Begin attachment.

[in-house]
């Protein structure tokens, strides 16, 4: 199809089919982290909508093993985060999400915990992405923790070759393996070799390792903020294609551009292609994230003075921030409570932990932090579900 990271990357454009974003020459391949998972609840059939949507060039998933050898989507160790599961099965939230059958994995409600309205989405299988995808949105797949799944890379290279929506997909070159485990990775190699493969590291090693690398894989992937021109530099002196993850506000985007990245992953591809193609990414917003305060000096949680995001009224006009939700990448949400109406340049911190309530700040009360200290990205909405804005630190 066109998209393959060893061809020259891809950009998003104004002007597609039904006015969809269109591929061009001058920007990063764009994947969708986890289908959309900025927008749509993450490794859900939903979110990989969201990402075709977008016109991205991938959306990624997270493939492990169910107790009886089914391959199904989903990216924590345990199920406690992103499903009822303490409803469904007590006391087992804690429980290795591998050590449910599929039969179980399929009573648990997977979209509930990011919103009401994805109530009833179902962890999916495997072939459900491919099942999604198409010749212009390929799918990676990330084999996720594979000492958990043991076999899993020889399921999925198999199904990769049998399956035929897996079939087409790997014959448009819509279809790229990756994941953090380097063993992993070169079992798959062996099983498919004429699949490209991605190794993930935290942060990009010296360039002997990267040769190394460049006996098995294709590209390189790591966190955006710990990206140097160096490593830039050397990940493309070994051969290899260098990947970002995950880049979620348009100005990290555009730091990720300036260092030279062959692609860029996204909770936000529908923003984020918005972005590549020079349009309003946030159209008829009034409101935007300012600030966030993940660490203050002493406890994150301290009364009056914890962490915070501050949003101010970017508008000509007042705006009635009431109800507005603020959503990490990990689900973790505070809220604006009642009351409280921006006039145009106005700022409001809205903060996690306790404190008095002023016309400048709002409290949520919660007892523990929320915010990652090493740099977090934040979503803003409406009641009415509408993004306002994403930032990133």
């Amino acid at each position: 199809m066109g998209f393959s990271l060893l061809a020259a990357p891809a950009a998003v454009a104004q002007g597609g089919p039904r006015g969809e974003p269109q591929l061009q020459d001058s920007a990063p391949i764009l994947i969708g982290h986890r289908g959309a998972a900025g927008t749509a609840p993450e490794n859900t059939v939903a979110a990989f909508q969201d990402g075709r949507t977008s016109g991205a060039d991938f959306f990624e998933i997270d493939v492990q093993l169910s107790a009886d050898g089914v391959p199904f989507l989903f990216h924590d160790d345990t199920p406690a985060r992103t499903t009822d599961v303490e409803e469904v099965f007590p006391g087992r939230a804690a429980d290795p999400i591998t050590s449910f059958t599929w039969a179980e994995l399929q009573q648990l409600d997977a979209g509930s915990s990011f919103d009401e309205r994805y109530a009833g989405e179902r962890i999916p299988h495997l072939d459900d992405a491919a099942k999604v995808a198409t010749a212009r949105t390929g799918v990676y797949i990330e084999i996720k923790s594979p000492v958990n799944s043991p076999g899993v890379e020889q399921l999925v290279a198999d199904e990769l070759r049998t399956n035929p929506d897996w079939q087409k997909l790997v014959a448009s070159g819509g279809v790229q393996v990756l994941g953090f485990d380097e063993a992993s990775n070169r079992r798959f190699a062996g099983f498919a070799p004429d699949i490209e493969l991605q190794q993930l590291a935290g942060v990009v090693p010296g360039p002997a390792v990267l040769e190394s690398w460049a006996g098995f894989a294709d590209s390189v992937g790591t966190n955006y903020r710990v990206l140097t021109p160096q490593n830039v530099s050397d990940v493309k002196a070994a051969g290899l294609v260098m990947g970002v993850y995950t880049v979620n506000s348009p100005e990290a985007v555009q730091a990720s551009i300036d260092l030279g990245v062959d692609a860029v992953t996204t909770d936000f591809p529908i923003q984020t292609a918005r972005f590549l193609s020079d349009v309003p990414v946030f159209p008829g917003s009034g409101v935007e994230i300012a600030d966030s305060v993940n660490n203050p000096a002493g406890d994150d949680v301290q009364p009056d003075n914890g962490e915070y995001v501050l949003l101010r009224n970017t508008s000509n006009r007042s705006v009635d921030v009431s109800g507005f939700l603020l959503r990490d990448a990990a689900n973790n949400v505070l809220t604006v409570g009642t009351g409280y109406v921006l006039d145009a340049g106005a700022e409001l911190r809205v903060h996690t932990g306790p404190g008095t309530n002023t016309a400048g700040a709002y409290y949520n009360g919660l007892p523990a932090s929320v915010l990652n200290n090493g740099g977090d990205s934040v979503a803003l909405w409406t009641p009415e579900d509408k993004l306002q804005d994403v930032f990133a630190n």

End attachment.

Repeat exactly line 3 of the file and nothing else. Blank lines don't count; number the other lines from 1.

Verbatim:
């Amino acid at each position: 199809m066109g998209f393959s990271l060893l061809a020259a990357p891809a950009a998003v454009a104004q002007g597609g089919p039904r006015g969809e974003p269109q591929l061009q020459d001058s920007a990063p391949i764009l994947i969708g982290h986890r289908g959309a998972a900025g927008t749509a609840p993450e490794n859900t059939v939903a979110a990989f909508q969201d990402g075709r949507t977008s016109g991205a060039d991938f959306f990624e998933i997270d493939v492990q093993l169910s107790a009886d050898g089914v391959p199904f989507l989903f990216h924590d160790d345990t199920p406690a985060r992103t499903t009822d599961v303490e409803e469904v099965f007590p006391g087992r939230a804690a429980d290795p999400i591998t050590s449910f059958t599929w039969a179980e994995l399929q009573q648990l409600d997977a979209g509930s915990s990011f919103d009401e309205r994805y109530a009833g989405e179902r962890i999916p299988h495997l072939d459900d992405a491919a099942k999604v995808a198409t010749a212009r949105t390929g799918v990676y797949i990330e084999i996720k923790s594979p000492v958990n799944s043991p076999g899993v890379e020889q399921l999925v290279a198999d199904e990769l070759r049998t399956n035929p929506d897996w079939q087409k997909l790997v014959a448009s070159g819509g279809v790229q393996v990756l994941g953090f485990d380097e063993a992993s990775n070169r079992r798959f190699a062996g099983f498919a070799p004429d699949i490209e493969l991605q190794q993930l590291a935290g942060v990009v090693p010296g360039p002997a390792v990267l040769e190394s690398w460049a006996g098995f894989a294709d590209s390189v992937g790591t966190n955006y903020r710990v990206l140097t021109p160096q490593n830039v530099s050397d990940v493309k002196a070994a051969g290899l294609v260098m990947g970002v993850y995950t880049v979620n506000s348009p100005e990290a985007v555009q730091a990720s551009i300036d260092l030279g990245v062959d692609a860029v992953t996204t909770d936000f591809p529908i923003q984020t292609a918005r972005f590549l193609s020079d349009v309003p990414v946030f159209p008829g917003s009034g409101v935007e994230i300012a600030d966030s305060v993940n660490n203050p000096a002493g406890d994150d949680v301290q009364p009056d003075n914890g962490e915070y995001v501050l949003l101010r009224n970017t508008s000509n006009r007042s705006v009635d921030v009431s109800g507005f939700l603020l959503r990490d990448a990990a689900n973790n949400v505070l809220t604006v409570g009642t009351g409280y109406v921006l006039d145009a340049g106005a700022e409001l911190r809205v903060h996690t932990g306790p404190g008095t309530n002023t016309a400048g700040a709002y409290y949520n009360g919660l007892p523990a932090s929320v915010l990652n200290n090493g740099g977090d990205s934040v979503a803003l909405w409406t009641p009415e579900d509408k993004l306002q804005d994403v930032f990133a630190n």